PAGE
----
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HUM/115 v10
Critical Thinking Scenario
Sally is a 34-year-old woman who works in the customer service department for a small company that
sells printers. Her job involves speaking with customers and addressing their concerns for 8 hours a day.
Unfortunately for Sally, customers only reach out to her department when there is an issue with their
printers.
Once, after a long day of listening to customer complaints, she felt drained and agitated. She wanted to
relax, so she went to dinner with some colleagues. The colleagues began discussing an issue at work
that was causing friction between departments. Sally did not agree with her colleagues’ viewpoint on the
causes of that friction, but she did not want to say anything because she felt she did not know enough
about the topic. For the remaining part of the discussion, Sally nodded her head and appeared to agree
with her colleagues to avoid confrontation. After this dinner, she decided not spend time with these
colleagues outside of work anymore.
The next day at work, Sally spoke with a customer who wanted to dispute the terms in the warranty for
the product. The customer explained to Sally that he understood the terms of the warranty, but the printer
was vital to his business. He explained how the ability to print materials equated to his ability to feed his
family. He asked if there was any way Sally could help. Sally imagined herself in the customer’s position
and decided to find additional options for the customer. In the end, Sally was able to de-escalate the
situation and assist the customer.
This interaction with the customer led her to question their warranty, and she decided to speak with her
manager to get it changed. She stated that the current warranty was inadequate because it did not
provide customers with enough time to determine if the product would function appropriately. She
provided supporting evidence to show that many printers failed only 1 month after the 1-year warranty
expired. She also calculated the number of customers with failed printers that bought a replacement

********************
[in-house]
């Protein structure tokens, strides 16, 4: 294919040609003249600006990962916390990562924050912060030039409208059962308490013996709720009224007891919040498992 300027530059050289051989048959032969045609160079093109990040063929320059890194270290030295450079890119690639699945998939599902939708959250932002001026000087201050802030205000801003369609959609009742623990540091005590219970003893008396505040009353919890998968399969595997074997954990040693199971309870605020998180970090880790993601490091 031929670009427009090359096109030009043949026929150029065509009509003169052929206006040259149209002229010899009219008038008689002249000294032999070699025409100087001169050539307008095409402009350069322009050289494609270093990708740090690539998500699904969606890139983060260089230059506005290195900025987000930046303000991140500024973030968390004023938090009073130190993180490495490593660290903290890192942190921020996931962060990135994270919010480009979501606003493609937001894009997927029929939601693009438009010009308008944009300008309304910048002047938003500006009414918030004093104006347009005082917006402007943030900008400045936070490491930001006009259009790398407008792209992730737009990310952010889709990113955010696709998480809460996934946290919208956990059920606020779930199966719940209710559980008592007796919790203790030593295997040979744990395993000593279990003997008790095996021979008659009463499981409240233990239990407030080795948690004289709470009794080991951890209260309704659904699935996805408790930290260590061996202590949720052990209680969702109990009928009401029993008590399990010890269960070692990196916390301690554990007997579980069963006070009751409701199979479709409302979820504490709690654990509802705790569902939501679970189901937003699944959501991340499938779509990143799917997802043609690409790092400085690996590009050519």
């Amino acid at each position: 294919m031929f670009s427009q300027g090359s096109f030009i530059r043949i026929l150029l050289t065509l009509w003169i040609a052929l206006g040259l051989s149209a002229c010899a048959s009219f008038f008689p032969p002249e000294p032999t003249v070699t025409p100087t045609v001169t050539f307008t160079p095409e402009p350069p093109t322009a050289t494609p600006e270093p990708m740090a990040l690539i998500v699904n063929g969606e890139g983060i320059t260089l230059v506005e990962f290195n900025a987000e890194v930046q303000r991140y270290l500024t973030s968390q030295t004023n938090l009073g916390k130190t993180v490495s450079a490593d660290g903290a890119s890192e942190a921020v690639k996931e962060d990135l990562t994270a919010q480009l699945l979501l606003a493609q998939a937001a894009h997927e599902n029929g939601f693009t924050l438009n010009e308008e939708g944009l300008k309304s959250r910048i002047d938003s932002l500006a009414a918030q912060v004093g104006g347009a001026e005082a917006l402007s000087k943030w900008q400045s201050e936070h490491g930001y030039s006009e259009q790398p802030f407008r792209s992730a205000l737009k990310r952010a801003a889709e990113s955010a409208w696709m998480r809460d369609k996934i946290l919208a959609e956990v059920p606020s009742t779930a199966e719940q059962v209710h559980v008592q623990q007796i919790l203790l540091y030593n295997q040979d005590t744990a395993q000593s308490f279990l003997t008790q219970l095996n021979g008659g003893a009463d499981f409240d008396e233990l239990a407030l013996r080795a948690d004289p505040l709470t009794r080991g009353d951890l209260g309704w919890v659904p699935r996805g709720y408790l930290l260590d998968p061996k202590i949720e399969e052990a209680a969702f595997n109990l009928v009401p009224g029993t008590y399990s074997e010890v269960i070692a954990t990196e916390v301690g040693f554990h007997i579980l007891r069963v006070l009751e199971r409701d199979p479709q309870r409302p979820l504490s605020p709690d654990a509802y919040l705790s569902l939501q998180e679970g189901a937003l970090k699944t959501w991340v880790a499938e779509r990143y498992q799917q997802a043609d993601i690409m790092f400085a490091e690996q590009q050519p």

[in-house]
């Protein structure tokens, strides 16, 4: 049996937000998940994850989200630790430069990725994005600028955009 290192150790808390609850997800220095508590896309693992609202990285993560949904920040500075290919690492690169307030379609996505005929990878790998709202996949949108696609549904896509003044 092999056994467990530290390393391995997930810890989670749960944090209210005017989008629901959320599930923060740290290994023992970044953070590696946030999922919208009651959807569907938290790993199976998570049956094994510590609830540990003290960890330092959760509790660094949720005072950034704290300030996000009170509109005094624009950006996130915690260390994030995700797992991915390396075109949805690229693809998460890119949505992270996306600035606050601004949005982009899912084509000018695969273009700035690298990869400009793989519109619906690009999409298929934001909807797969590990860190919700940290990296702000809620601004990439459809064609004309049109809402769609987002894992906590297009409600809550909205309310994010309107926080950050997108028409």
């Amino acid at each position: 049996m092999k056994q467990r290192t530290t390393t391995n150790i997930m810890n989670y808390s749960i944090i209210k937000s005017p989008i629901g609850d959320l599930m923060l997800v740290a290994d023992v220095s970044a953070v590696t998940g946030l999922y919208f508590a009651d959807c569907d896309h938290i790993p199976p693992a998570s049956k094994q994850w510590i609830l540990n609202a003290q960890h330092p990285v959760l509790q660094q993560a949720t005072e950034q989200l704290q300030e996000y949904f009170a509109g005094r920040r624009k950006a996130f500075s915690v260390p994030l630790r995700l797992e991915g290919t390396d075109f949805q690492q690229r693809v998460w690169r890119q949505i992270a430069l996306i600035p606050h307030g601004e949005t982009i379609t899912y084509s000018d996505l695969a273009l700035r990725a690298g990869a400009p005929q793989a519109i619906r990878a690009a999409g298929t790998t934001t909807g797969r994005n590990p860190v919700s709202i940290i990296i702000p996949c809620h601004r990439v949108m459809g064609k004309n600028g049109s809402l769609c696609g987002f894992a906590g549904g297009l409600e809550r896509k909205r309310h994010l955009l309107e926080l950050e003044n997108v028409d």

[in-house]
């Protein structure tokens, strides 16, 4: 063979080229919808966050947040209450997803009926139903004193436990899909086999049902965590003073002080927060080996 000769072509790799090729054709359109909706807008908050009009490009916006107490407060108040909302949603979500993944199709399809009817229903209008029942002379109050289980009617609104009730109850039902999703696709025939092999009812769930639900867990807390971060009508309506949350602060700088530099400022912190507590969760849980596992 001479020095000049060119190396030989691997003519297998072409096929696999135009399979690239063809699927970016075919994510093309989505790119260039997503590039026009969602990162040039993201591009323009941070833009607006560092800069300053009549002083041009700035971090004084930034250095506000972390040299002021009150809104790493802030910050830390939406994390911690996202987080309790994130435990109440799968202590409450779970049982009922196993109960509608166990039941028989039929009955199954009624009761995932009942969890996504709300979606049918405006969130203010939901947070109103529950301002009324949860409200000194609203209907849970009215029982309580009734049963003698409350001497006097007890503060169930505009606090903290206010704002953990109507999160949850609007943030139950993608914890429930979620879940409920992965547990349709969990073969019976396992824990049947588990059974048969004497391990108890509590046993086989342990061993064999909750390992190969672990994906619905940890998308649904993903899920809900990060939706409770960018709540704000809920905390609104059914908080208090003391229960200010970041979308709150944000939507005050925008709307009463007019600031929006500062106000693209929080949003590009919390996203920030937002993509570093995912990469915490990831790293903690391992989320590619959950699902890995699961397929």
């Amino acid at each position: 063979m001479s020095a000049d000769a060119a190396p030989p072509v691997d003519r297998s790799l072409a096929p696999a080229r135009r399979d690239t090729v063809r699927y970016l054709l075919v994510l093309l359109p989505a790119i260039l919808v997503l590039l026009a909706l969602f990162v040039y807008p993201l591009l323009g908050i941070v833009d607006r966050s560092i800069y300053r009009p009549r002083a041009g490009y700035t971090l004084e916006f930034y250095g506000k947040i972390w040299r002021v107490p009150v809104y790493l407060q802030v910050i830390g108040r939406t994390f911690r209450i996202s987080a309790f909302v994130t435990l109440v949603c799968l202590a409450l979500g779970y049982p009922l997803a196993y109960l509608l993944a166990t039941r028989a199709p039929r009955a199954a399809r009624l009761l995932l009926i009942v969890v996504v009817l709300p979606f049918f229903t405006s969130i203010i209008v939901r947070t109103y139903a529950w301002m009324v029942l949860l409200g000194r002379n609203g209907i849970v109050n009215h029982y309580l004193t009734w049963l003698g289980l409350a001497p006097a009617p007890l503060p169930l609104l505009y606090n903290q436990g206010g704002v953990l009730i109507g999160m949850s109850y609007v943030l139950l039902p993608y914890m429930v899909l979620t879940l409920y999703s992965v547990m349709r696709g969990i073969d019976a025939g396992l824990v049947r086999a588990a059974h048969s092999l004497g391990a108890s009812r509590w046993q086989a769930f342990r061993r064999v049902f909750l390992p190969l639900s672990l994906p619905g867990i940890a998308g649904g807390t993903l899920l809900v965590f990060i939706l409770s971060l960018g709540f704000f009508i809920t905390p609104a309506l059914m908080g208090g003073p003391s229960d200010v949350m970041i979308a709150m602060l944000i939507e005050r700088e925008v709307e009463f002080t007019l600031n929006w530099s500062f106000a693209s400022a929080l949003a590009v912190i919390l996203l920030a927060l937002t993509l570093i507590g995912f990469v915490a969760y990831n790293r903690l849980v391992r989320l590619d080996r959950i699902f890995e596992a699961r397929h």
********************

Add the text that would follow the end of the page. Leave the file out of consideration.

printer from the company she worked for. Sally proposed that the warranty be extended to 18 months.
Unfortunately, her manager did not agree with her argument nor provide an argument against extending
the warranty; instead, he asked, “How can you argue for a change in the warranty when you are late to
work most of the time?” Sally decided she would continue to argue for changing the warranty with the
company’s leadership, and, after several meetings, Sally was able to get her proposal approved and the
warranty extended.
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1
Title of Paper
Student Name
Course/Number
Due Date
Faculty Name
2
Title of Paper
Often the most important paragraph in the entire essay, the introduction grabs the reader’s
attention—sometimes a difficult task for academic writing. Triple-click your mouse anywhere in
this paragraph to replace this text with your introduction.
Elements of Critical Thinking
In this paragraph, focus on the elements of critical thinking apparent in the scenario.
What barriers to critical thinking were apparent? Review Paragraph 2 of the scenario and Weeks
1 and 2 course content. How were the barriers to critical thinking presented? Do you believe that
Sally possesses characteristics of a good critical thinker? Why or why not? Review the entire
scenario and consider her handling of barriers, reason, emotion, communication, and fallacies
when you answer. Replace this text with a well-developed paragraph including a topic sentence
and transitions. Triple-click your mouse anywhere in this paragraph to replace this text with your
1st body paragraph.
Reason, Emotion, and Communication
In this paragraph, focus on the role that reason, emotion, and communication play in the
scenario. How does Sally demonstrate reasoning in this scenario? How did emotion affect Sally’s
critical thinking? Review Paragraphs 2-4 to look at reason and emotions in the scenario and the
course content in Week 2. What type of communication style does Sally use while at dinner with
her colleagues? Why do you believe this? Review Paragraph 2 of the scenario and Week 2
course content. Replace this text with a well-developed paragraph including a topic sentence and
transitions. Triple-click your mouse anywhere in this paragraph to replace this text with your 2nd
body paragraph.
3
Fallacies and Argument
In this paragraph, you will explain the fallacies and arguments presented in the scenario.
What fallacies are present in the scenario? Review Paragraph 4 of the scenario and Week 3
course content. What is the main argument presented? Do you believe the argument is valid?
Why or why not? Review Paragraph 4 of the scenario and Week 4 course content. Replace this
text with a well-developed paragraph including a topic sentence and transitions. Triple-click your
mouse anywhere in this paragraph to replace this text with your 3rd body paragraph.
Conclusion
The concluding paragraph summarizes the key points from the supporting paragraphs
without introducing any new information. Triple-click your mouse anywhere in this paragraph to
replace this text with your conclusion.

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